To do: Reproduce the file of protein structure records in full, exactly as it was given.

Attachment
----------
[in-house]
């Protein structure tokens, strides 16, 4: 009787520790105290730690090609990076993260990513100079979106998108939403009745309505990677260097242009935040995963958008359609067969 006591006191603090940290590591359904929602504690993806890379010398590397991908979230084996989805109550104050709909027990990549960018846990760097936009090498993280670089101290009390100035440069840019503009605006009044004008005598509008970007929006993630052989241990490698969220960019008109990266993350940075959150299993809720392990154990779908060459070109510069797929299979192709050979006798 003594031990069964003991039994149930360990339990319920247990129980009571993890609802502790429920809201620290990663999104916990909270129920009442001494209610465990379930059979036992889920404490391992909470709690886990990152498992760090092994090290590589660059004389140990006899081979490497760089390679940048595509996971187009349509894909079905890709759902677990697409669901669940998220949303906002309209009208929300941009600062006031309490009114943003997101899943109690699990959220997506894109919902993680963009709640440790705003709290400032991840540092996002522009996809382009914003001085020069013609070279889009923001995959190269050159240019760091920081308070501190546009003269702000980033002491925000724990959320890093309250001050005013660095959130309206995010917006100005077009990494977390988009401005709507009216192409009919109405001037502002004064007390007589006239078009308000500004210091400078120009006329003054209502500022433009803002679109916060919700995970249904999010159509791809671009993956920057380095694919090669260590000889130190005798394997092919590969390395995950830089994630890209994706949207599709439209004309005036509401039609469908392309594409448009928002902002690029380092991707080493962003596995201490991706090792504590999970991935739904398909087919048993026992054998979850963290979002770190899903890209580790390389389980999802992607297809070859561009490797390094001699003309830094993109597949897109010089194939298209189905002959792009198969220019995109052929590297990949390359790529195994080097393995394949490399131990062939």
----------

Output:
[in-house]
């Protein structure tokens, strides 16, 4: 009787520790105290730690090609990076993260990513100079979106998108939403009745309505990677260097242009935040995963958008359609067969 006591006191603090940290590591359904929602504690993806890379010398590397991908979230084996989805109550104050709909027990990549960018846990760097936009090498993280670089101290009390100035440069840019503009605006009044004008005598509008970007929006993630052989241990490698969220960019008109990266993350940075959150299993809720392990154990779908060459070109510069797929299979192709050979006798 003594031990069964003991039994149930360990339990319920247990129980009571993890609802502790429920809201620290990663999104916990909270129920009442001494209610465990379930059979036992889920404490391992909470709690886990990152498992760090092994090290590589660059004389140990006899081979490497760089390679940048595509996971187009349509894909079905890709759902677990697409669901669940998220949303906002309209009208929300941009600062006031309490009114943003997101899943109690699990959220997506894109919902993680963009709640440790705003709290400032991840540092996002522009996809382009914003001085020069013609070279889009923001995959190269050159240019760091920081308070501190546009003269702000980033002491925000724990959320890093309250001050005013660095959130309206995010917006100005077009990494977390988009401005709507009216192409009919109405001037502002004064007390007589006239078009308000500004210091400078120009006329003054209502500022433009803002679109916060919700995970249904999010159509791809671009993956920057380095694919090669260590000889130190005798394997092919590969390395995950830089994630890209994706949207599709439209004309005036509401039609469908392309594409448009928002902002690029380092991707080493962003596995201490991706090792504590999970991935739904398909087919048993026992054998979850963290979002770190899903890209580790390389389980999802992607297809070859561009490797390094001699003309830094993109597949897109010089194939298209189905002959792009198969220019995109052929590297990949390359790529195994080097393995394949490399131990062939």